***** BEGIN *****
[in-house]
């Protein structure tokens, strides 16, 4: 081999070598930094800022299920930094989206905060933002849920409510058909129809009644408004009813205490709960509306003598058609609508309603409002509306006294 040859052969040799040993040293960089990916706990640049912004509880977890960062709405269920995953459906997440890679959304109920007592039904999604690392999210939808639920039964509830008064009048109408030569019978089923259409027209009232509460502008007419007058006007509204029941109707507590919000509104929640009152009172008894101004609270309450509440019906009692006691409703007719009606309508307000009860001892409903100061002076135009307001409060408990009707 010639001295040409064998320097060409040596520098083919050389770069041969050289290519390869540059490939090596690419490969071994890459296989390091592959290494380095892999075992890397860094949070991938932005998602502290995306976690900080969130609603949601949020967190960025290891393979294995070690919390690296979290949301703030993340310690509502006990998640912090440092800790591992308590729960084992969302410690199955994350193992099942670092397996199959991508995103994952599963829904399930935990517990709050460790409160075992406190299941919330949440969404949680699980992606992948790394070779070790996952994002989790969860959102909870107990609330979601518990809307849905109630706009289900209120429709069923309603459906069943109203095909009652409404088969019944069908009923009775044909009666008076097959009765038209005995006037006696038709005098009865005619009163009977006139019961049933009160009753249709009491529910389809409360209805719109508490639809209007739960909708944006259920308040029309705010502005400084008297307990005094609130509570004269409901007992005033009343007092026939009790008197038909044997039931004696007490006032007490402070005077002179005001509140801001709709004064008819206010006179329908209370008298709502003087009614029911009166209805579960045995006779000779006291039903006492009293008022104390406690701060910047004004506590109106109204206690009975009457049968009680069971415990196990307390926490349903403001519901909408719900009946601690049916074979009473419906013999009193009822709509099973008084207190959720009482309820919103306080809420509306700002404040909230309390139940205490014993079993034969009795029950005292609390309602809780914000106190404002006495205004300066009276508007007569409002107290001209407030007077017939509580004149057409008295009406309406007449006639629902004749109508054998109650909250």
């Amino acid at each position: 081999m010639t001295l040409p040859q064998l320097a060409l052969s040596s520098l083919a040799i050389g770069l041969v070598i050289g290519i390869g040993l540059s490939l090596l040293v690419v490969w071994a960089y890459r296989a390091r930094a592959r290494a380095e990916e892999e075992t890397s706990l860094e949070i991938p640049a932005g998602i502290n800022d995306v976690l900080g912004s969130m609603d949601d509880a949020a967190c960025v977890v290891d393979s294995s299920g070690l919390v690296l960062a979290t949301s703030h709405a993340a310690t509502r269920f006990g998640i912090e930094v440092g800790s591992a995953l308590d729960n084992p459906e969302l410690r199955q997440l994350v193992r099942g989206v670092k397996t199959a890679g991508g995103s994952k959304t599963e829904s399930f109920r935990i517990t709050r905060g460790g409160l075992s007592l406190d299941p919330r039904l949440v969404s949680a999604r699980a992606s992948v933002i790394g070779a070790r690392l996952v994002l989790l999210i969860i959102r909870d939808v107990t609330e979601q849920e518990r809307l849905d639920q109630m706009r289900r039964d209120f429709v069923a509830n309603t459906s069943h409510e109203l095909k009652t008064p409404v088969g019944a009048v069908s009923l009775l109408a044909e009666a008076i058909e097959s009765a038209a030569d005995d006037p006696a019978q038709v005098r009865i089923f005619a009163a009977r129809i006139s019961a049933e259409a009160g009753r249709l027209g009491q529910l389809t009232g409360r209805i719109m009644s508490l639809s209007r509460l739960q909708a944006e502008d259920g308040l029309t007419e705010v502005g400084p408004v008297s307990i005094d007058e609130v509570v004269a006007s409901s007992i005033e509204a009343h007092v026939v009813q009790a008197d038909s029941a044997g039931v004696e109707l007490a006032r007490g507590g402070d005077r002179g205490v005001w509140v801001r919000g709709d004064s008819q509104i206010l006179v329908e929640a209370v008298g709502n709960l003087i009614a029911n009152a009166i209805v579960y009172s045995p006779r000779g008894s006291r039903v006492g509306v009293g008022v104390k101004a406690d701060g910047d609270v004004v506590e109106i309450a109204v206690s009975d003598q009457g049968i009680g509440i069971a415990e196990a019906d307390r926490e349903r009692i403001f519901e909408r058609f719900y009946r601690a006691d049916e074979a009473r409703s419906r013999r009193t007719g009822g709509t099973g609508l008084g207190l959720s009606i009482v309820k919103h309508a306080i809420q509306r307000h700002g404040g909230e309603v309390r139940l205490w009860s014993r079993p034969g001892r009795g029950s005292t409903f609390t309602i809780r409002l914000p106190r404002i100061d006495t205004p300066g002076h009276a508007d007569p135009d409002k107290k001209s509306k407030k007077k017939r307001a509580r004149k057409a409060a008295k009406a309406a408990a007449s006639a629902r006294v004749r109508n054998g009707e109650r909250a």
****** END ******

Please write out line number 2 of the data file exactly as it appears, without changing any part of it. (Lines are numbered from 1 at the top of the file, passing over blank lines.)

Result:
């Protein structure tokens, strides 16, 4: 081999070598930094800022299920930094989206905060933002849920409510058909129809009644408004009813205490709960509306003598058609609508309603409002509306006294 040859052969040799040993040293960089990916706990640049912004509880977890960062709405269920995953459906997440890679959304109920007592039904999604690392999210939808639920039964509830008064009048109408030569019978089923259409027209009232509460502008007419007058006007509204029941109707507590919000509104929640009152009172008894101004609270309450509440019906009692006691409703007719009606309508307000009860001892409903100061002076135009307001409060408990009707 010639001295040409064998320097060409040596520098083919050389770069041969050289290519390869540059490939090596690419490969071994890459296989390091592959290494380095892999075992890397860094949070991938932005998602502290995306976690900080969130609603949601949020967190960025290891393979294995070690919390690296979290949301703030993340310690509502006990998640912090440092800790591992308590729960084992969302410690199955994350193992099942670092397996199959991508995103994952599963829904399930935990517990709050460790409160075992406190299941919330949440969404949680699980992606992948790394070779070790996952994002989790969860959102909870107990609330979601518990809307849905109630706009289900209120429709069923309603459906069943109203095909009652409404088969019944069908009923009775044909009666008076097959009765038209005995006037006696038709005098009865005619009163009977006139019961049933009160009753249709009491529910389809409360209805719109508490639809209007739960909708944006259920308040029309705010502005400084008297307990005094609130509570004269409901007992005033009343007092026939009790008197038909044997039931004696007490006032007490402070005077002179005001509140801001709709004064008819206010006179329908209370008298709502003087009614029911009166209805579960045995006779000779006291039903006492009293008022104390406690701060910047004004506590109106109204206690009975009457049968009680069971415990196990307390926490349903403001519901909408719900009946601690049916074979009473419906013999009193009822709509099973008084207190959720009482309820919103306080809420509306700002404040909230309390139940205490014993079993034969009795029950005292609390309602809780914000106190404002006495205004300066009276508007007569409002107290001209407030007077017939509580004149057409008295009406309406007449006639629902004749109508054998109650909250």